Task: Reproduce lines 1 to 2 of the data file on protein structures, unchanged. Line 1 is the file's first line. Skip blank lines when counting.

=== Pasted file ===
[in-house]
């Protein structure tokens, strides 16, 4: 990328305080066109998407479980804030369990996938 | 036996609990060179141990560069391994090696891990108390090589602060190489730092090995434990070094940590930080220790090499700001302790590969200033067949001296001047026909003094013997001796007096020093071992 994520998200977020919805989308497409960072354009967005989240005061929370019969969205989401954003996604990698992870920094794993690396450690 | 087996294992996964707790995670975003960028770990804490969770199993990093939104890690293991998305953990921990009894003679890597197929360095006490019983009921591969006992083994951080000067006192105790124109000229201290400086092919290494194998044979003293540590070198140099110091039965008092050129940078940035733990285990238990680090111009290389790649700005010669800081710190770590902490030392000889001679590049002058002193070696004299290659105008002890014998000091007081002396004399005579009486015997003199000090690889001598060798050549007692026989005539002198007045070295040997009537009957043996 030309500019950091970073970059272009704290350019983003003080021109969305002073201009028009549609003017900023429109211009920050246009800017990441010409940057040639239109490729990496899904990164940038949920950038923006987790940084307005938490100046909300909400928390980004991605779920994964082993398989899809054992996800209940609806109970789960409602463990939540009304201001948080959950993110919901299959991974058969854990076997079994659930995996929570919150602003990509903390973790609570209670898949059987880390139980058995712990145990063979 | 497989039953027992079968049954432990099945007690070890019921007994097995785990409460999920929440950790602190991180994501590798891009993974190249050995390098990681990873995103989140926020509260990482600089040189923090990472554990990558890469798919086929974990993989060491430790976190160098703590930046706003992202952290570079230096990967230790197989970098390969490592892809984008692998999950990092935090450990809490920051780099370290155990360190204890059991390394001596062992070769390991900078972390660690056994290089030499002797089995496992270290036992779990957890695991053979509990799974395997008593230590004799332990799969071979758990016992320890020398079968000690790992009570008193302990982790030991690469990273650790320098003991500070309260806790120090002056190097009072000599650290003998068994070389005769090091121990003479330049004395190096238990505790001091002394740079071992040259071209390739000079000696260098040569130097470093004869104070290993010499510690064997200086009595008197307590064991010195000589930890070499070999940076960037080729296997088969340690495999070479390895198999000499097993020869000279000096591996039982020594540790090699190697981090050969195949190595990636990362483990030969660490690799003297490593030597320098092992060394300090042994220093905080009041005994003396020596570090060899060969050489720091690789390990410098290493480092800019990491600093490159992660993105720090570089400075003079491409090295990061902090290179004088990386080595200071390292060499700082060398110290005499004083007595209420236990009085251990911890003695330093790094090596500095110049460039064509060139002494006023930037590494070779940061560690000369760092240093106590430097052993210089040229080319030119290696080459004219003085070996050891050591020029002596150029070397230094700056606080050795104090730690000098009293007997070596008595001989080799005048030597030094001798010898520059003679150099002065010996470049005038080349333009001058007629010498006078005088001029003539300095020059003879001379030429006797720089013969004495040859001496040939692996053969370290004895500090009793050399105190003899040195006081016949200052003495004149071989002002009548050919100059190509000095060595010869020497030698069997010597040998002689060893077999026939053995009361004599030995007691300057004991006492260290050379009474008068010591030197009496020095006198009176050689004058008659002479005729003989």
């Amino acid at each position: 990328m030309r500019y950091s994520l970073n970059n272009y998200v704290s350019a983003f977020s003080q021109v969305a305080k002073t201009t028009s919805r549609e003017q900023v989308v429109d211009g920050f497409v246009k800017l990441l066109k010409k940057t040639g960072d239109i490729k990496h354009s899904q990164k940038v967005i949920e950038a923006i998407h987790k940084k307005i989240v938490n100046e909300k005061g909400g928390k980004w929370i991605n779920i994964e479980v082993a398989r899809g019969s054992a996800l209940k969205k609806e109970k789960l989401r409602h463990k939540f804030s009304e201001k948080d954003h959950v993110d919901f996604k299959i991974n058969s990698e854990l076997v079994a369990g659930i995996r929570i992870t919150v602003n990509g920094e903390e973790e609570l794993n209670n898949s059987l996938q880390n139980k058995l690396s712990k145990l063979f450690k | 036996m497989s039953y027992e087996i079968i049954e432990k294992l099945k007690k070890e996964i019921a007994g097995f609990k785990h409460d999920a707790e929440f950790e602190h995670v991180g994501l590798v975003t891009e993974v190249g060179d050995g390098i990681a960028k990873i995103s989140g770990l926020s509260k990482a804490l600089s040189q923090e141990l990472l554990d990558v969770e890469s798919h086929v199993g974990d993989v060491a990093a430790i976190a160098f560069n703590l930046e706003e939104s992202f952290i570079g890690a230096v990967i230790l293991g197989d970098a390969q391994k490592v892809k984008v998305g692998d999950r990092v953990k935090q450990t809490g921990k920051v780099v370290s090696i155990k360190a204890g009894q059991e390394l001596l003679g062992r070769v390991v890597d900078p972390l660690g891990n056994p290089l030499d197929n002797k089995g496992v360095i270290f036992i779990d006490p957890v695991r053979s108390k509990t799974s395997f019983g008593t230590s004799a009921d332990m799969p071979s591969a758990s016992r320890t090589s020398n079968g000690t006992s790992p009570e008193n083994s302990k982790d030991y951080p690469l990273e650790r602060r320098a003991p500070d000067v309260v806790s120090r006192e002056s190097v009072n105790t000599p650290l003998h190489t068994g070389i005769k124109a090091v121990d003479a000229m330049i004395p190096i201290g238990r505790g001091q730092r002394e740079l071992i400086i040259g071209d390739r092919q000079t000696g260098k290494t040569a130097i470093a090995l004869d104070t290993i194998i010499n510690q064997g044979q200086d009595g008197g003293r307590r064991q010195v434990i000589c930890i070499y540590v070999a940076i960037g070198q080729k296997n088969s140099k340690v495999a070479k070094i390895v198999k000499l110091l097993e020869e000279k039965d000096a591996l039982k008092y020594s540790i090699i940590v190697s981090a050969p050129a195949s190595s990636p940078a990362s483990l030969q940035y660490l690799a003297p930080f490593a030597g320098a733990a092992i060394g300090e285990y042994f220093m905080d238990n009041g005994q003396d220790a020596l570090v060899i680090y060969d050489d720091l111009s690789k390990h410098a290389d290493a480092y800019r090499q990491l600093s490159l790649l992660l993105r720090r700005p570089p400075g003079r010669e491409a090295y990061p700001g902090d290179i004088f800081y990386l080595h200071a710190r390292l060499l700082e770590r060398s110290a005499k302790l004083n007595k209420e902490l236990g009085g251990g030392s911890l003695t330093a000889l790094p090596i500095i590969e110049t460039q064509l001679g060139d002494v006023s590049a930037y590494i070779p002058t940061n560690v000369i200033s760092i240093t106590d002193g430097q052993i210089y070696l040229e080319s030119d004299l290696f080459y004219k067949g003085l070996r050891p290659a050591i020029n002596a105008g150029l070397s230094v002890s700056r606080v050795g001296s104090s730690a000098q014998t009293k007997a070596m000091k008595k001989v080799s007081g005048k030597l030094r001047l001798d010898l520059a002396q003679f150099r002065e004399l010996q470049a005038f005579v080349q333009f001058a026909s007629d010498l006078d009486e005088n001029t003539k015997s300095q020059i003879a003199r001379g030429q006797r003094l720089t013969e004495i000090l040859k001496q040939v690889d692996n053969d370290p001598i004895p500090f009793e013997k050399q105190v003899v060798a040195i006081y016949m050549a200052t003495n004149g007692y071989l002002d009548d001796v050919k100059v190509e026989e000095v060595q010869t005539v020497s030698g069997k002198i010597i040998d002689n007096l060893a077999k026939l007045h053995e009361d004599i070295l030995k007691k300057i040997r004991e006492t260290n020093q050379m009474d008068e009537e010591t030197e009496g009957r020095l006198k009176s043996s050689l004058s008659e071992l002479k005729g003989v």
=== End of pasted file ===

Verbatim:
[in-house]
């Protein structure tokens, strides 16, 4: 990328305080066109998407479980804030369990996938 | 036996609990060179141990560069391994090696891990108390090589602060190489730092090995434990070094940590930080220790090499700001302790590969200033067949001296001047026909003094013997001796007096020093071992 994520998200977020919805989308497409960072354009967005989240005061929370019969969205989401954003996604990698992870920094794993690396450690 | 087996294992996964707790995670975003960028770990804490969770199993990093939104890690293991998305953990921990009894003679890597197929360095006490019983009921591969006992083994951080000067006192105790124109000229201290400086092919290494194998044979003293540590070198140099110091039965008092050129940078940035733990285990238990680090111009290389790649700005010669800081710190770590902490030392000889001679590049002058002193070696004299290659105008002890014998000091007081002396004399005579009486015997003199000090690889001598060798050549007692026989005539002198007045070295040997009537009957043996 030309500019950091970073970059272009704290350019983003003080021109969305002073201009028009549609003017900023429109211009920050246009800017990441010409940057040639239109490729990496899904990164940038949920950038923006987790940084307005938490100046909300909400928390980004991605779920994964082993398989899809054992996800209940609806109970789960409602463990939540009304201001948080959950993110919901299959991974058969854990076997079994659930995996929570919150602003990509903390973790609570209670898949059987880390139980058995712990145990063979 | 497989039953027992079968049954432990099945007690070890019921007994097995785990409460999920929440950790602190991180994501590798891009993974190249050995390098990681990873995103989140926020509260990482600089040189923090990472554990990558890469798919086929974990993989060491430790976190160098703590930046706003992202952290570079230096990967230790197989970098390969490592892809984008692998999950990092935090450990809490920051780099370290155990360190204890059991390394001596062992070769390991900078972390660690056994290089030499002797089995496992270290036992779990957890695991053979509990799974395997008593230590004799332990799969071979758990016992320890020398079968000690790992009570008193302990982790030991690469990273650790320098003991500070309260806790120090002056190097009072000599650290003998068994070389005769090091121990003479330049004395190096238990505790001091002394740079071992040259071209390739000079000696260098040569130097470093004869104070290993010499510690064997200086009595008197307590064991010195000589930890070499070999940076960037080729296997088969340690495999070479390895198999000499097993020869000279000096591996039982020594540790090699190697981090050969195949190595990636990362483990030969660490690799003297490593030597320098092992060394300090042994220093905080009041005994003396020596570090060899060969050489720091690789390990410098290493480092800019990491600093490159992660993105720090570089400075003079491409090295990061902090290179004088990386080595200071390292060499700082060398110290005499004083007595209420236990009085251990911890003695330093790094090596500095110049460039064509060139002494006023930037590494070779940061560690000369760092240093106590430097052993210089040229080319030119290696080459004219003085070996050891050591020029002596150029070397230094700056606080050795104090730690000098009293007997070596008595001989080799005048030597030094001798010898520059003679150099002065010996470049005038080349333009001058007629010498006078005088001029003539300095020059003879001379030429006797720089013969004495040859001496040939692996053969370290004895500090009793050399105190003899040195006081016949200052003495004149071989002002009548050919100059190509000095060595010869020497030698069997010597040998002689060893077999026939053995009361004599030995007691300057004991006492260290050379009474008068010591030197009496020095006198009176050689004058008659002479005729003989």